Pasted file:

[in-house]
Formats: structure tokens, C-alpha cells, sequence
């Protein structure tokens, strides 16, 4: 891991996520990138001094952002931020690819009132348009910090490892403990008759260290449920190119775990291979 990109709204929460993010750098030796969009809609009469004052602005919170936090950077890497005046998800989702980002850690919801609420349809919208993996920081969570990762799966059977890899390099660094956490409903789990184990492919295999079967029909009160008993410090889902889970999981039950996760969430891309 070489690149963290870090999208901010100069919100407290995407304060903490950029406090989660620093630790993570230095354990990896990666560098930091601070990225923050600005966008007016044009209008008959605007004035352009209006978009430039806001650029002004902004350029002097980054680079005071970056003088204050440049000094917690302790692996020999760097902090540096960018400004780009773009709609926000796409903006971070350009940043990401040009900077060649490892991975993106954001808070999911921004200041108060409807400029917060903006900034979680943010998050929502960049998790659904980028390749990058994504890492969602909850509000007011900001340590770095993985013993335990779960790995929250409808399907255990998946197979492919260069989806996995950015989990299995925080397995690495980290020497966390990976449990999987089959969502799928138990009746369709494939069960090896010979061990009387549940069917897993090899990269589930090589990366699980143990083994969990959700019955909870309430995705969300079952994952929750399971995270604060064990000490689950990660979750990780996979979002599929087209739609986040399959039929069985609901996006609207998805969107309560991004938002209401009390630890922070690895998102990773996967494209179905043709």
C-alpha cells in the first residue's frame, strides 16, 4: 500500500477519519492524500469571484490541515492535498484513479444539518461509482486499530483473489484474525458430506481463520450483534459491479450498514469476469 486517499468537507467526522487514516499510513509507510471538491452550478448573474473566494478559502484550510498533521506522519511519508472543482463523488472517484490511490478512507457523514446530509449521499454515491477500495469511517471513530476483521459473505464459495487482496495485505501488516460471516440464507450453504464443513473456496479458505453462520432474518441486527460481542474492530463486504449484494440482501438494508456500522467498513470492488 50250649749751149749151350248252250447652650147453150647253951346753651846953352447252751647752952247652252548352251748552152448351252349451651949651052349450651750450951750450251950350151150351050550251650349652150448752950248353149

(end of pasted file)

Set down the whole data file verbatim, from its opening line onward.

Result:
[in-house]
Formats: structure tokens, C-alpha cells, sequence
């Protein structure tokens, strides 16, 4: 891991996520990138001094952002931020690819009132348009910090490892403990008759260290449920190119775990291979 990109709204929460993010750098030796969009809609009469004052602005919170936090950077890497005046998800989702980002850690919801609420349809919208993996920081969570990762799966059977890899390099660094956490409903789990184990492919295999079967029909009160008993410090889902889970999981039950996760969430891309 070489690149963290870090999208901010100069919100407290995407304060903490950029406090989660620093630790993570230095354990990896990666560098930091601070990225923050600005966008007016044009209008008959605007004035352009209006978009430039806001650029002004902004350029002097980054680079005071970056003088204050440049000094917690302790692996020999760097902090540096960018400004780009773009709609926000796409903006971070350009940043990401040009900077060649490892991975993106954001808070999911921004200041108060409807400029917060903006900034979680943010998050929502960049998790659904980028390749990058994504890492969602909850509000007011900001340590770095993985013993335990779960790995929250409808399907255990998946197979492919260069989806996995950015989990299995925080397995690495980290020497966390990976449990999987089959969502799928138990009746369709494939069960090896010979061990009387549940069917897993090899990269589930090589990366699980143990083994969990959700019955909870309430995705969300079952994952929750399971995270604060064990000490689950990660979750990780996979979002599929087209739609986040399959039929069985609901996006609207998805969107309560991004938002209401009390630890922070690895998102990773996967494209179905043709």
C-alpha cells in the first residue's frame, strides 16, 4: 500500500477519519492524500469571484490541515492535498484513479444539518461509482486499530483473489484474525458430506481463520450483534459491479450498514469476469 486517499468537507467526522487514516499510513509507510471538491452550478448573474473566494478559502484550510498533521506522519511519508472543482463523488472517484490511490478512507457523514446530509449521499454515491477500495469511517471513530476483521459473505464459495487482496495485505501488516460471516440464507450453504464443513473456496479458505453462520432474518441486527460481542474492530463486504449484494440482501438494508456500522467498513470492488 50250649749751149749151350248252250447652650147453150647253951346753651846953352447252751647752952247652252548352251748552152448351252349451651949651052349450651750450951750450251950350151150351050550251650349652150448752950248353149